If what you say is true, then Vengerov had absolutely pathetic parenting.
Even Vengerov (maybe his parents could be forgiven for using him as their ticket out of poverty) took an extended sabbatical when he was just 32. It was an injury that forced it, but he didn’t come back for years after he had healed, because he had lost his love of the violin.
Wasn’t it Paganini’s father who’d lock him up in a room and make him practice, and not provide him food unless he performed to the father’s satisfaction? I suppose it’s possible to torment children into being great musicians, but I hope no one actually advocates for it.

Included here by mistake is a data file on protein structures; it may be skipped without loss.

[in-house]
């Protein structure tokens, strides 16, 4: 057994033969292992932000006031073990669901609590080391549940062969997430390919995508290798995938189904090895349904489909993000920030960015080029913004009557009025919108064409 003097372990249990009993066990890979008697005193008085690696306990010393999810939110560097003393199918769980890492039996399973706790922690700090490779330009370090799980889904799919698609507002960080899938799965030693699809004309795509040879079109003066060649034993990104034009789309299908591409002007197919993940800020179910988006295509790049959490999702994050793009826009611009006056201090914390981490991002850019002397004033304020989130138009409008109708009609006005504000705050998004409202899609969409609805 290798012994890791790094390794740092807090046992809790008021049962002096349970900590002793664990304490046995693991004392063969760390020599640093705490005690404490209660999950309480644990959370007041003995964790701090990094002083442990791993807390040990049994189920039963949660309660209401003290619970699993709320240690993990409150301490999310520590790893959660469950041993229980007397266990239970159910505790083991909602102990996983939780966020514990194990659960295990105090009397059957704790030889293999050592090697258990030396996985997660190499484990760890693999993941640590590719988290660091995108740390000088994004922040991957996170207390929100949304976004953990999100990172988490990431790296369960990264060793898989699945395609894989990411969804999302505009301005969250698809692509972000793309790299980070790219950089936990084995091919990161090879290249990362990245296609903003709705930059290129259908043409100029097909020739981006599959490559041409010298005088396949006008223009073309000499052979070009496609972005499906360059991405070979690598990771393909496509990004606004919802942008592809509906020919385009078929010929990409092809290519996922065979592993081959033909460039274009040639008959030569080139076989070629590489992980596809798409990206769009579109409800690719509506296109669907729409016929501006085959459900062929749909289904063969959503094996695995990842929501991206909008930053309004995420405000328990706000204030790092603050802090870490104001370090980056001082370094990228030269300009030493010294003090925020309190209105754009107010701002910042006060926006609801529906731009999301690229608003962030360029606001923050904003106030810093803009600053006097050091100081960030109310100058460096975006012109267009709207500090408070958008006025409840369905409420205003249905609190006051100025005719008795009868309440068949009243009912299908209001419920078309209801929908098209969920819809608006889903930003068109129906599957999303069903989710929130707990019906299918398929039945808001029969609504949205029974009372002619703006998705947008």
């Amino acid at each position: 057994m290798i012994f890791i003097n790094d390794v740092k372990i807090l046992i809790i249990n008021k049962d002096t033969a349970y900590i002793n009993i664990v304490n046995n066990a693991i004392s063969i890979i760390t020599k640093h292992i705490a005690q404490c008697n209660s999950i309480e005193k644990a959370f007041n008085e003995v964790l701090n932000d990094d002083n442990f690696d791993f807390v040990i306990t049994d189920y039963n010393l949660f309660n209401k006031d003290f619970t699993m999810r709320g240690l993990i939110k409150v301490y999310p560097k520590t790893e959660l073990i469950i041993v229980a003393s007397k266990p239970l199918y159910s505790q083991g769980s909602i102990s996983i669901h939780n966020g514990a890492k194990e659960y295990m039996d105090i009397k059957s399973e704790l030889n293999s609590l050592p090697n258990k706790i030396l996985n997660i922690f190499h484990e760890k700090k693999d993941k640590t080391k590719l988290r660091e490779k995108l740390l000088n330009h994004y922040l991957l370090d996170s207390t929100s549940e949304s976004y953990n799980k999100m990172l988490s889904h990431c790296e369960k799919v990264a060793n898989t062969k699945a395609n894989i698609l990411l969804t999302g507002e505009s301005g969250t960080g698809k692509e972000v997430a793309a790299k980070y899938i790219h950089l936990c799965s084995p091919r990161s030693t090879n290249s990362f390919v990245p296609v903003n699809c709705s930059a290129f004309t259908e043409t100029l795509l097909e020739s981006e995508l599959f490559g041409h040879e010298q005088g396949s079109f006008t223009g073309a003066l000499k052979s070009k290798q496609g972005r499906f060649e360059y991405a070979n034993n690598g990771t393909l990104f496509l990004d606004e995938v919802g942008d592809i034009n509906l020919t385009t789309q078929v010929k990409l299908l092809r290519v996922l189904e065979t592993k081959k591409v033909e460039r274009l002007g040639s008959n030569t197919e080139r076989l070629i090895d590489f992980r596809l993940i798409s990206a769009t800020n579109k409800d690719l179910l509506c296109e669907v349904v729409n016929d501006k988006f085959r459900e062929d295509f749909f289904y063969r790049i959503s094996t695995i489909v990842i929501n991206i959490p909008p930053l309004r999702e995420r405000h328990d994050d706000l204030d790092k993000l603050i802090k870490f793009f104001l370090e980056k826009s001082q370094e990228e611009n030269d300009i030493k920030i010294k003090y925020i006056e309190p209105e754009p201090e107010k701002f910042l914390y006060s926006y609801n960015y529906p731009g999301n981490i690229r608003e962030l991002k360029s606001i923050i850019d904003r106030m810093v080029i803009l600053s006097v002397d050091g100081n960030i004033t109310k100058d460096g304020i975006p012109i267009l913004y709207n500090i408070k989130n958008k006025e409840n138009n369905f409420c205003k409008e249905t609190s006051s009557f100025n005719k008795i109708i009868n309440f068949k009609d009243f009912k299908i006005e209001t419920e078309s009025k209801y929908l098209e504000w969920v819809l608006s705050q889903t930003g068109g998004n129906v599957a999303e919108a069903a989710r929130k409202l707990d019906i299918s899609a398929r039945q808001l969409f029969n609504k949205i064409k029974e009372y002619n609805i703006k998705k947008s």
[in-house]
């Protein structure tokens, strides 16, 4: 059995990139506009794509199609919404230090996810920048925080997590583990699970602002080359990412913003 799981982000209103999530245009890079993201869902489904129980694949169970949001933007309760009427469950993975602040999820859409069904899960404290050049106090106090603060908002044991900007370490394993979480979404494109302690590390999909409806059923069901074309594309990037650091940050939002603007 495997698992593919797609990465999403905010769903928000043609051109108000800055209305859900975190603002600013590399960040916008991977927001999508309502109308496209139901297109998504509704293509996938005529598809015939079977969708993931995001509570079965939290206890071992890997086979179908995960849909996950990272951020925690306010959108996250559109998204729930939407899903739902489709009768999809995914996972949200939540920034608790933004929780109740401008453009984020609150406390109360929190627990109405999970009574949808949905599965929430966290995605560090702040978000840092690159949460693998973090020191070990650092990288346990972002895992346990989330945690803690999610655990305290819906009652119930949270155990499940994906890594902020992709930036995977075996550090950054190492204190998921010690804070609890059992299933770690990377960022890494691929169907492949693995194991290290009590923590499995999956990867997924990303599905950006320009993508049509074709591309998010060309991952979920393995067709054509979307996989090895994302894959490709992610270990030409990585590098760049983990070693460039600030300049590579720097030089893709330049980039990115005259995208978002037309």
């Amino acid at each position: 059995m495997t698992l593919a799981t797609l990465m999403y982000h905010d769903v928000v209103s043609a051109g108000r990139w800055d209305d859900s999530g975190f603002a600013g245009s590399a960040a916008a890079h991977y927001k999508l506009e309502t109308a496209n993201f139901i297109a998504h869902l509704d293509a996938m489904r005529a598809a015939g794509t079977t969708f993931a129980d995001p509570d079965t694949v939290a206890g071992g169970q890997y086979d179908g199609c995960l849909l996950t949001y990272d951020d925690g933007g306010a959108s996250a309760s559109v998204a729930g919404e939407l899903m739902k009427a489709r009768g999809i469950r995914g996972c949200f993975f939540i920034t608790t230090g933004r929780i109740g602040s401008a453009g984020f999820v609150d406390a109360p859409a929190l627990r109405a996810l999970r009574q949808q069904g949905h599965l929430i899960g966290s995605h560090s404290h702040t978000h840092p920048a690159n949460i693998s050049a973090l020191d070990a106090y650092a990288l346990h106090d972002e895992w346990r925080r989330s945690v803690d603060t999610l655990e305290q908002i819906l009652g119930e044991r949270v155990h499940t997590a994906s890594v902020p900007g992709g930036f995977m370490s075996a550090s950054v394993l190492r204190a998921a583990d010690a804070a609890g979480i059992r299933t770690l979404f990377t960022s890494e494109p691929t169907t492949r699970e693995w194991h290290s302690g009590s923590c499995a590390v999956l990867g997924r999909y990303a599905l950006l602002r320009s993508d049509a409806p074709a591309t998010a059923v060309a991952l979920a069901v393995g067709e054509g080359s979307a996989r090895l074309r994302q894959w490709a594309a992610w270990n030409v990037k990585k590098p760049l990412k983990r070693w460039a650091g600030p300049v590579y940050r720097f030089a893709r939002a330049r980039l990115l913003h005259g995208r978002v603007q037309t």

Children going to school for 8 hours per day get a wide variety of SOCIAL interactions that are absolutely necessary for their development. They learn a variety of skills and have a competent adult watching out for them. Most well-adjusted children enjoy going to school. Being in a room alone for 8 hours doing a single task (that may also lead to injury, since it's a repetitive one) is not healthy. Kids need boundaries even on the things they love to do. You wouldn't let a kid go to the gym for 7 hours even if they were brilliant at lifting weights. You hopefully wouldn't let a kid play videogames for 7 hours even if they were brilliant at Tetris.